Marine Science Center gets state funding

POULSBO — The closure of the Marine Science Center in March 2005 left many wondering if it would ever resurface on the shores of Liberty Bay.

It got the buoy it needed this week when the state Legislature included $250,000 in its 2006 budget to help with the start up costs of the new center.

“I feel just absolutely thrilled,” said 23rd District Rep. Sherry Appleton (D-Poulsbo) Wednesday.

As a Poulsbo City Councilwoman, Appleton, who was a primary advocate for earmarking the funds, said she remembers helping open the center. She added that having the opportunity to come to its aid as a state representative is an honor.

Having the community, mayor and city council come together along with state Sen. Phil Rockefeller was one of the keys to making the funding a reality in a short legislative session, she said.

The money will become available July 1, which means there isn’t much time for the city show the state Legislature what it’s done before the 2007 Legislative session begins next January, she said.

“We have to show that we’ve done something and that we have a plan and what we needed the additional $250,000 for,” she said. The city is expected to request an additional $250,000 in 2007 to assist the center, but no state funding is expected to be sought in 2008.

“We have made a commitment to future small children who are going to walk through those doors with a thirst for marine knowledge,” Appleton said. “I couldn’t be more pleased with what’s happened.”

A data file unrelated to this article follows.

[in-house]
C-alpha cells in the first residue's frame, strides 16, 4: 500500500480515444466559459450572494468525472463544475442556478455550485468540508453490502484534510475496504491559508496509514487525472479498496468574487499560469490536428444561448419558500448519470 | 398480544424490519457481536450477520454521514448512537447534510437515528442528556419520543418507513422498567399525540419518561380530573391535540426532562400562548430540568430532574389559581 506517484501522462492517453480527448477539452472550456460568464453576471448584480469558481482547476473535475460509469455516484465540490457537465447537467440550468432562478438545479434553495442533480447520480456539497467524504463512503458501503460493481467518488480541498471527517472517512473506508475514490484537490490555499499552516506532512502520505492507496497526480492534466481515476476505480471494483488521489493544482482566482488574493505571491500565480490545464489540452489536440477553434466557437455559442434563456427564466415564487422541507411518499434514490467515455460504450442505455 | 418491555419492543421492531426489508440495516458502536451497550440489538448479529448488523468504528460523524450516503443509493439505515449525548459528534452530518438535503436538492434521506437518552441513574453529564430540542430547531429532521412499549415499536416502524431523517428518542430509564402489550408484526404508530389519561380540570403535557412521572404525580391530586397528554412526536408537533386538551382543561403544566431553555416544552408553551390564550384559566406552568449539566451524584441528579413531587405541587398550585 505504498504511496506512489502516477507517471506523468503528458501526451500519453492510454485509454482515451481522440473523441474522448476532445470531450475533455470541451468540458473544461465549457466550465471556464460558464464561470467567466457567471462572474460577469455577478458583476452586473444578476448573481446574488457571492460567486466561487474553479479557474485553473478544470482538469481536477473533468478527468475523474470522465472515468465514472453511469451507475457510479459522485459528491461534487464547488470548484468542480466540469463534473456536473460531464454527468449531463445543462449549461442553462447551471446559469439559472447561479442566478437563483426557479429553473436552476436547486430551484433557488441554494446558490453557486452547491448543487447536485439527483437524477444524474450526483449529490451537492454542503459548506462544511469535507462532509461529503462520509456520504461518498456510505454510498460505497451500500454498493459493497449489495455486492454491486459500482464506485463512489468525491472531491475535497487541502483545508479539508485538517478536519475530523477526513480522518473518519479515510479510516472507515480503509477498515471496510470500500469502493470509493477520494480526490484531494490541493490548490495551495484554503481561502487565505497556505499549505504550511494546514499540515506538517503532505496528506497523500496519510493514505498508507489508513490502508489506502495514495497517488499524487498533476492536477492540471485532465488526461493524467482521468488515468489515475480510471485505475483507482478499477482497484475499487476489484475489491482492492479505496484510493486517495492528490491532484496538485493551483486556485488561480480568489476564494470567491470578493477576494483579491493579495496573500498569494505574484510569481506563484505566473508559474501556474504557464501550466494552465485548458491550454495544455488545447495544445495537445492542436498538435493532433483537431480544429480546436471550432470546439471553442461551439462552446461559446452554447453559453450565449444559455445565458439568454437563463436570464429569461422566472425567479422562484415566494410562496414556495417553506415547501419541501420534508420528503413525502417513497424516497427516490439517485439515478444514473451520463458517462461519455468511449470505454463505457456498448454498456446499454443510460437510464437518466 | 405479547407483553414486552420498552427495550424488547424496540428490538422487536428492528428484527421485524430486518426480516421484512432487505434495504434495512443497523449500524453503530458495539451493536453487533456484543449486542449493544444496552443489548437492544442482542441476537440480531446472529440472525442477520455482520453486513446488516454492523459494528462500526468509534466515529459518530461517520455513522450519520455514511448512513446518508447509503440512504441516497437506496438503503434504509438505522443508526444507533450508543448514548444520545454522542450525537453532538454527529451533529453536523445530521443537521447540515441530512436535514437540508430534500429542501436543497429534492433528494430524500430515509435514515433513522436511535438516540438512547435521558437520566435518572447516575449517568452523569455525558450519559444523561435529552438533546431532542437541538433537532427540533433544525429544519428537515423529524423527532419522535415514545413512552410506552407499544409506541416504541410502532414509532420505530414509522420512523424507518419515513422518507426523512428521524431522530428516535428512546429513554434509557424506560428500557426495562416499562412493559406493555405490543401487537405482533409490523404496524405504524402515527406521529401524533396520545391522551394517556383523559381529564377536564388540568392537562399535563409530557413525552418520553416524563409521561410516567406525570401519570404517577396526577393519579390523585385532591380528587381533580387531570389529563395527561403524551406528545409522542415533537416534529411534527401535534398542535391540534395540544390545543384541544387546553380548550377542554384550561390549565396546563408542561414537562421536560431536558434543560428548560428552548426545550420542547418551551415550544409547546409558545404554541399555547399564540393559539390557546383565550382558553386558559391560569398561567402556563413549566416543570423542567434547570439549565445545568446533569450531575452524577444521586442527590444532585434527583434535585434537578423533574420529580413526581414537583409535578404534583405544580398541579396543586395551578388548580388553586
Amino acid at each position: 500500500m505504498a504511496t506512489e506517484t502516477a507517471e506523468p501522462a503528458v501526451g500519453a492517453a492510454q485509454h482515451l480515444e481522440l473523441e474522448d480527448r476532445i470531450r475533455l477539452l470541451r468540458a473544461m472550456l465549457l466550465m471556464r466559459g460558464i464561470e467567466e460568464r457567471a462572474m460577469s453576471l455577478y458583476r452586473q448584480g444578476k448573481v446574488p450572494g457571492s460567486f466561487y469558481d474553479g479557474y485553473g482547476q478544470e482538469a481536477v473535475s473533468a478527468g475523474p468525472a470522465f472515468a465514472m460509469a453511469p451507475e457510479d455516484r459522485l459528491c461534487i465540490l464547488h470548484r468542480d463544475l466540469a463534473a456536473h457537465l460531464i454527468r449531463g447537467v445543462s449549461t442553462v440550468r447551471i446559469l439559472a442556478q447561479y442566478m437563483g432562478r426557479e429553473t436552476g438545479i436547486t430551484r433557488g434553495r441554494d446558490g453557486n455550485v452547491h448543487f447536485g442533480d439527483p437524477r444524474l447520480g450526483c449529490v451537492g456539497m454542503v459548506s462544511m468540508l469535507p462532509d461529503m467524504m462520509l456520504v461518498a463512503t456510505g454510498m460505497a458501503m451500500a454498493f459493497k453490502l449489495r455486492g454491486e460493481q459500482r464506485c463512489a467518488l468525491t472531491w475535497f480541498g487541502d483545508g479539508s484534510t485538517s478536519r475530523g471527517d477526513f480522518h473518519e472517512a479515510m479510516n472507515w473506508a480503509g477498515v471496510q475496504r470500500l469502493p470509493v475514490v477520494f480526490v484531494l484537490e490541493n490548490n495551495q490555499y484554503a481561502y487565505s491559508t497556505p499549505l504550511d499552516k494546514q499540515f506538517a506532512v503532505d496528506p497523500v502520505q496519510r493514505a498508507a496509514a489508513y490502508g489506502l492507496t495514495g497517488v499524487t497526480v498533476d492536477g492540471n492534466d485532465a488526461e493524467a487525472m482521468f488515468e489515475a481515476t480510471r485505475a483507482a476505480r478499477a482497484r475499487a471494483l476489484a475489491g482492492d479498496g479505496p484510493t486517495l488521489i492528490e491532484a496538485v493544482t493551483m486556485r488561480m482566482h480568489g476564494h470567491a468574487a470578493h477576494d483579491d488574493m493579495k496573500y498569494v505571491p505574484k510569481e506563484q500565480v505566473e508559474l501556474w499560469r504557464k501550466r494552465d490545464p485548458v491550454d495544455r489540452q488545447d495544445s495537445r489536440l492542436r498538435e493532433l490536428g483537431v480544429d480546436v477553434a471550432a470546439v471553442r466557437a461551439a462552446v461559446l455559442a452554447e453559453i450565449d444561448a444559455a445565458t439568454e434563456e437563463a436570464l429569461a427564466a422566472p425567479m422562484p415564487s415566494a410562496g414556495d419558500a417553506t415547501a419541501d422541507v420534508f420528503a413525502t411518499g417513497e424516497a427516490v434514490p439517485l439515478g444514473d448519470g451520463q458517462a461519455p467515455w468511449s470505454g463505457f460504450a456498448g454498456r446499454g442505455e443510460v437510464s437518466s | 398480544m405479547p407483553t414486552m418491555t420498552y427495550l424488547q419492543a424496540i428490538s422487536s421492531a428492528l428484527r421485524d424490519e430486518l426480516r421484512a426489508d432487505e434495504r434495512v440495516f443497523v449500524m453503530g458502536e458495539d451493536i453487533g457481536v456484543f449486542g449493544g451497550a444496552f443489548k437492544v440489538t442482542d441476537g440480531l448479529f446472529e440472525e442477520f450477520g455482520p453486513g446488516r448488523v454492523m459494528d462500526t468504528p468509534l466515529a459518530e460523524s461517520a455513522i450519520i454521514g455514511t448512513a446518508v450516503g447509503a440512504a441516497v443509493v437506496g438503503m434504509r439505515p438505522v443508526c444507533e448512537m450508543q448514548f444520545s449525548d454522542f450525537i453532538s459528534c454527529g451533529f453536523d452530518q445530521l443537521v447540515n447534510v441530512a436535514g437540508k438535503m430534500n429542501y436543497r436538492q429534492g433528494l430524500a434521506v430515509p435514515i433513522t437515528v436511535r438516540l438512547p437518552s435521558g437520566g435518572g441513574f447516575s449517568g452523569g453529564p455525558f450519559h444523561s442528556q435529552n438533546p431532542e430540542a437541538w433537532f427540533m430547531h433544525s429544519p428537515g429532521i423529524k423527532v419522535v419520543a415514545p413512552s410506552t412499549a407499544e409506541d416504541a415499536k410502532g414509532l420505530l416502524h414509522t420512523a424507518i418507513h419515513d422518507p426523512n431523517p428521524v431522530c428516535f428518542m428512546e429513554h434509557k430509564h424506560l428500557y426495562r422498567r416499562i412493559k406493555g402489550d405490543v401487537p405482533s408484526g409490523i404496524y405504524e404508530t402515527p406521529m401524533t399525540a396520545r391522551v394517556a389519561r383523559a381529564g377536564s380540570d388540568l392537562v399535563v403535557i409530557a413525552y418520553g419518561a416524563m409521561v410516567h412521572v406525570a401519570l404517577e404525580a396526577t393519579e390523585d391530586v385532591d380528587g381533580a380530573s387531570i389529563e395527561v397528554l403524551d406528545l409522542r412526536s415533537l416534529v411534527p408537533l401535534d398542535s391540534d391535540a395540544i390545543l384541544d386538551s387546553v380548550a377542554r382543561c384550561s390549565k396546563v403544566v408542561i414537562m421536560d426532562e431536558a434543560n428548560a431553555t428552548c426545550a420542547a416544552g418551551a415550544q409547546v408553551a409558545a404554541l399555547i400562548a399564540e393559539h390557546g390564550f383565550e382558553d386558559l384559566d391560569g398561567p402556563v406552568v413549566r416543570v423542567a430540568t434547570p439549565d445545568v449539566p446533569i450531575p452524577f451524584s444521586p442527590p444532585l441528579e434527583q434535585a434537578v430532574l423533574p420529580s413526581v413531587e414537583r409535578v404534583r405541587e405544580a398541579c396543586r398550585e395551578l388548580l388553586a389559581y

Rear Admiral (Ret.) Bruce Harlow, who is president of the Poulsbo Marine Science Institute, wasn’t getting overly excited until Gov. Chris Gregoire signs the budget.

“It’s very gratifying but until it actually happens, I sort of wait-and-see,” Harlow said. “I can’t say enough about the community effort.”

The community rallied around the Marine Science Center and hopefully those efforts will have paid off, he added.

“Once it’s funded, it’s going to be an exciting program,” Harlow said.

Mayor Kathryn Quade said she couldn’t be happier with word of the state approved funding.

“I believe the community support and interaction with our council and representatives really helped,” Quade said.

With the funding consent, the next step is to get the business plan approved by the council and begin searching for a director to coordinate the partnerships and programs, Quade said.

For Bight of Poulsbo founder Bill Austin, who revived Mudstock in August to raise money to open a new marine science center, words were, for once, hard to come by.

“This is sort of beyond me and I took it as far as I could,” Austin said. “I never thought it would come this far.”

With the funding from the Legislature, the reopening of the Marine Science Center can happen, he said.

“All we need is $250,000 and we can prove ourselves,” he said.

As for the possibility of the center closing again, Austin simply said, “That won’t happen. I know it.”

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